WASHINGTON — Donald J. Trump, the Manhattan real estate mogul who boasts about his wealth, maintains a fleet of aircraft and sells his own brand of neckties, paid respects on Sunday to an incongruous constituency.
“Look at all these bikers,” Mr. Trump, standing before a crowd in front of the Lincoln Memorial, said with admiration. “Do we love the bikers? Yes. We love the bikers.”
Mr. Trump was addressing a gathering at the 29th annual Rolling Thunder motorcycle run, a vast event over Memorial Day weekend that is dedicated to accounting for military members taken as prisoners of war or listed as missing in action.
Bikers assembled near the Pentagon before riding en masse into the nation’s capital, with many dressed in leather vests covered in patches, their bikes rumbling throughout the afternoon.
For the blunt-spoken Mr. Trump, who likes to stress his desire to strengthen the military and improve how veterans are treated, the gathering provided a receptive audience, if one where he might otherwise seem out of place.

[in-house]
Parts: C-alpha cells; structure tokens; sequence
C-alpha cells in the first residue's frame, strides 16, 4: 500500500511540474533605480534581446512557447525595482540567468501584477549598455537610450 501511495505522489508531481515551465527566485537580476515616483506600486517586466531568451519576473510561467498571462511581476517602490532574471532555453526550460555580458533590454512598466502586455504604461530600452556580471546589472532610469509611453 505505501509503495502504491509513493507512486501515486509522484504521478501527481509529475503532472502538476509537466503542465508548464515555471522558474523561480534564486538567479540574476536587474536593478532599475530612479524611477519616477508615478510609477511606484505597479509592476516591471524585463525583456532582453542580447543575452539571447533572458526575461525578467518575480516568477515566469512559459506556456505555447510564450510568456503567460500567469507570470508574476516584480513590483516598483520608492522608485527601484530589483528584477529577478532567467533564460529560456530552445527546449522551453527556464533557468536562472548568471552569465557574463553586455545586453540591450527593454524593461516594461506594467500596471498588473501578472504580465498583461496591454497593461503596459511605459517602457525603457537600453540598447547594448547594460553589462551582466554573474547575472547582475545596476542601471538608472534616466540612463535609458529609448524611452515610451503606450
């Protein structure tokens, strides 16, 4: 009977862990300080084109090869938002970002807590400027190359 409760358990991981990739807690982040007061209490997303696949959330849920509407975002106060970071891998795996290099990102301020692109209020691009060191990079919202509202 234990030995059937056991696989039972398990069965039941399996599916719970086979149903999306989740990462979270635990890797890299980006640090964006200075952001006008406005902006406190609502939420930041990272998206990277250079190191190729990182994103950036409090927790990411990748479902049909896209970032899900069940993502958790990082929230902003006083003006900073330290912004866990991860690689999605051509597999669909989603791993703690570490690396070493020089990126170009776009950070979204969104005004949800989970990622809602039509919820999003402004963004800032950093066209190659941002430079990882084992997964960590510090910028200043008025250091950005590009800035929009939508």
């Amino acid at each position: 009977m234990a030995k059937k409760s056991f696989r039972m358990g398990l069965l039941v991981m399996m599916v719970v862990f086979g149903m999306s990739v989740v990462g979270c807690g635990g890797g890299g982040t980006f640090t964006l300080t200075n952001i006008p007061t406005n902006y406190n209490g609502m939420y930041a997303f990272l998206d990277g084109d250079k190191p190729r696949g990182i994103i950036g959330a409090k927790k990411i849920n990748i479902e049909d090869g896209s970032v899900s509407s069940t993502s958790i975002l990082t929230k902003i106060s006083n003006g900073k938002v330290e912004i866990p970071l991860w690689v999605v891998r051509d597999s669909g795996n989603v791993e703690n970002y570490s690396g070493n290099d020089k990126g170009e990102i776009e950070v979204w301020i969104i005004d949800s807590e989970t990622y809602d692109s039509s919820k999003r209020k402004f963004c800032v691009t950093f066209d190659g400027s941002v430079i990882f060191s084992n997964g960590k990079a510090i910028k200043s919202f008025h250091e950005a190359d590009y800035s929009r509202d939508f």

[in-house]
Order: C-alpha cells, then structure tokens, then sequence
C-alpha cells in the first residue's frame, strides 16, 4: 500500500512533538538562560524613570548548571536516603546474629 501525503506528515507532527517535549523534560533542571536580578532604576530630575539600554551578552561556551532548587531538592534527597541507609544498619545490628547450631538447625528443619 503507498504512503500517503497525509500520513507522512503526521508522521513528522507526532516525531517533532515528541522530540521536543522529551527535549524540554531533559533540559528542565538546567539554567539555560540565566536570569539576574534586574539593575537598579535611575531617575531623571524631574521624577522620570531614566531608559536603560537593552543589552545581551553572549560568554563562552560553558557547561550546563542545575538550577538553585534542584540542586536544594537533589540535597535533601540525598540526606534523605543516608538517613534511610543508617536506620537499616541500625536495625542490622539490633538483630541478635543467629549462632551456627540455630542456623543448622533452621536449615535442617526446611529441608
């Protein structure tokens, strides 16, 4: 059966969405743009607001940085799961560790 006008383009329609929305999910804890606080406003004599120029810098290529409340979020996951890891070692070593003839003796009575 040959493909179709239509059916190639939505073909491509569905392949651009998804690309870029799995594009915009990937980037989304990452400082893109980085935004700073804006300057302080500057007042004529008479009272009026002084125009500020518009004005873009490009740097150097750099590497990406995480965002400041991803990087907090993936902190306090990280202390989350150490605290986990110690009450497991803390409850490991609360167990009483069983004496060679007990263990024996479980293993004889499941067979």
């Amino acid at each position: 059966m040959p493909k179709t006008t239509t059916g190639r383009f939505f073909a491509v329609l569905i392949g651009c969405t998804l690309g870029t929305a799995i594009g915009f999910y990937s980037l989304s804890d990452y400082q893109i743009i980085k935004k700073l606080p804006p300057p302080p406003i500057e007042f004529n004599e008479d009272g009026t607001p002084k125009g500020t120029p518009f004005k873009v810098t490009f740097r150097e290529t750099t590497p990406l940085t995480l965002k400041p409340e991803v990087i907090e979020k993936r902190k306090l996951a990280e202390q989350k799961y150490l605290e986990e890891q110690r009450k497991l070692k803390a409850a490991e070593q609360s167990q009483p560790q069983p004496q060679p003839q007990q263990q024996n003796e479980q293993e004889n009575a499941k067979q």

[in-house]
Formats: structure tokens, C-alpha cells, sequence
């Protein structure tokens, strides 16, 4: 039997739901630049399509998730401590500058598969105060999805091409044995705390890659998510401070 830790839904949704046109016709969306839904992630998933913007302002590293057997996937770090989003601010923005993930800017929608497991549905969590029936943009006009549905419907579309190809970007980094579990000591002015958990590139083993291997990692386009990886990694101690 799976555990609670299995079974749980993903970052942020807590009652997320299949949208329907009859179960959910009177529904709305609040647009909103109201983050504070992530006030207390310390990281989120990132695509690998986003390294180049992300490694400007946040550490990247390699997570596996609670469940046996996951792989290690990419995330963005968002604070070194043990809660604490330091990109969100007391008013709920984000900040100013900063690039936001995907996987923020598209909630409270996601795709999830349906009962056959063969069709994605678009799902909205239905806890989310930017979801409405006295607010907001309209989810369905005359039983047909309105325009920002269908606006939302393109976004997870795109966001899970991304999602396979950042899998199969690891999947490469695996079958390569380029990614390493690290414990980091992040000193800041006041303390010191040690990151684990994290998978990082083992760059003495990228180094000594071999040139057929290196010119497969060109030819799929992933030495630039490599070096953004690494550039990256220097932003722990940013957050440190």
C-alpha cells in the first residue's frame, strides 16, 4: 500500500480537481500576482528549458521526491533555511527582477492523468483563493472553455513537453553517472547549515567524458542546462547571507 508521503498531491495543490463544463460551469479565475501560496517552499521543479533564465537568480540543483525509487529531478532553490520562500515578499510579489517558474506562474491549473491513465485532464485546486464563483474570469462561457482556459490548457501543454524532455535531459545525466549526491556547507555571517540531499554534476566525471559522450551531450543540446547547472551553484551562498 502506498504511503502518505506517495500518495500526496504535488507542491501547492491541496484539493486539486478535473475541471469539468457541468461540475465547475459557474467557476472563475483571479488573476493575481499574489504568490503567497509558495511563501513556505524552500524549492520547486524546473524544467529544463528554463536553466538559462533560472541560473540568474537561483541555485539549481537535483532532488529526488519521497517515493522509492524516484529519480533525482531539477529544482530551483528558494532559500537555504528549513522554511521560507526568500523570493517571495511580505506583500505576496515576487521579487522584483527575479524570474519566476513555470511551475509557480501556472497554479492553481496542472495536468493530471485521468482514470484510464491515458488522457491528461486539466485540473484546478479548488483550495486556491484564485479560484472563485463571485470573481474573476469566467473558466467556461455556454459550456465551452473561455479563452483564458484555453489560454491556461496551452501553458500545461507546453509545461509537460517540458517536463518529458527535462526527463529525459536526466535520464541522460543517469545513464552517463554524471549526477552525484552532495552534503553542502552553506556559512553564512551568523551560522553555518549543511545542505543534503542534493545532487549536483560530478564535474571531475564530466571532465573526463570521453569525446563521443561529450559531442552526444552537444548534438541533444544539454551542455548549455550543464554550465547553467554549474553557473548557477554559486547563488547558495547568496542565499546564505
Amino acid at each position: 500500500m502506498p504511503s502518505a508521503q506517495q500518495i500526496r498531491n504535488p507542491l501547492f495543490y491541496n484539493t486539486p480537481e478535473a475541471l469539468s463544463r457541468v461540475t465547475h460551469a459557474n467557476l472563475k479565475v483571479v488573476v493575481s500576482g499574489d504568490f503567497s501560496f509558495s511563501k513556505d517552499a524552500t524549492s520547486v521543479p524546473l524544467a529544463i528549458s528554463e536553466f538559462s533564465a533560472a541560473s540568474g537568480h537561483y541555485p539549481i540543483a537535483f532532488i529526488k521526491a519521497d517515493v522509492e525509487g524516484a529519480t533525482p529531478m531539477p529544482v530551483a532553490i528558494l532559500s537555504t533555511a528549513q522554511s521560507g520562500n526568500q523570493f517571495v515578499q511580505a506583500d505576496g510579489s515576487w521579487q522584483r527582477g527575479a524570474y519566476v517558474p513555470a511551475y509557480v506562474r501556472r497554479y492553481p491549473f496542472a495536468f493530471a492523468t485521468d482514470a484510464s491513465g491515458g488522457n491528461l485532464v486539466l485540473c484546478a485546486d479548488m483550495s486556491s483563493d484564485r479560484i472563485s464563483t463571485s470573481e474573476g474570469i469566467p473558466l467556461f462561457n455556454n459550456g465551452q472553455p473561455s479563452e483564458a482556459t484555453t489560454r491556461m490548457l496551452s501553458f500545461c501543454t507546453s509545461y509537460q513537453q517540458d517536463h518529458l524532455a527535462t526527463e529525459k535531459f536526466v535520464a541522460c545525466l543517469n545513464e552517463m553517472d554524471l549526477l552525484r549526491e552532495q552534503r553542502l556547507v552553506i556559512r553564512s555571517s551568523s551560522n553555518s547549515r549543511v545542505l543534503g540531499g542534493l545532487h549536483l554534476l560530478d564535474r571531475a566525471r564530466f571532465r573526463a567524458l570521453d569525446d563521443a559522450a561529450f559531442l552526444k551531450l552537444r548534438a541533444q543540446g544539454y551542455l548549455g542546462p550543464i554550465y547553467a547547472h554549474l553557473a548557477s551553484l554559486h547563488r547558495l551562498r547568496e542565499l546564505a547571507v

“He speaks what’s on his mind and means what he says,” said Tom Christian, 43, a heating and air-conditioning contractor from Tennessee. “And that’s what a biker does. That’s the way we are: We say what we think. If you like it, you like it. If you don’t, go the other way.”
The warm embrace from the crowd gave no hint of the controversy that Mr. Trump incited last year when he denigrated the war service of Senator John McCain of Arizona, a former prisoner of war in North Vietnam. Mr. Trump said Mr. McCain, a fellow Republican, was not a war hero, saying, “I like people that weren’t captured, O.K.?”
Mr. Trump is the latest political figure, but not the only one, to pay attention to bikers. Wearing a black Harley-Davidson helmet, Sarah Palin, the former governor of Alaska, appeared at Rolling Thunder in 2011, months before saying she would not run for president in 2012.
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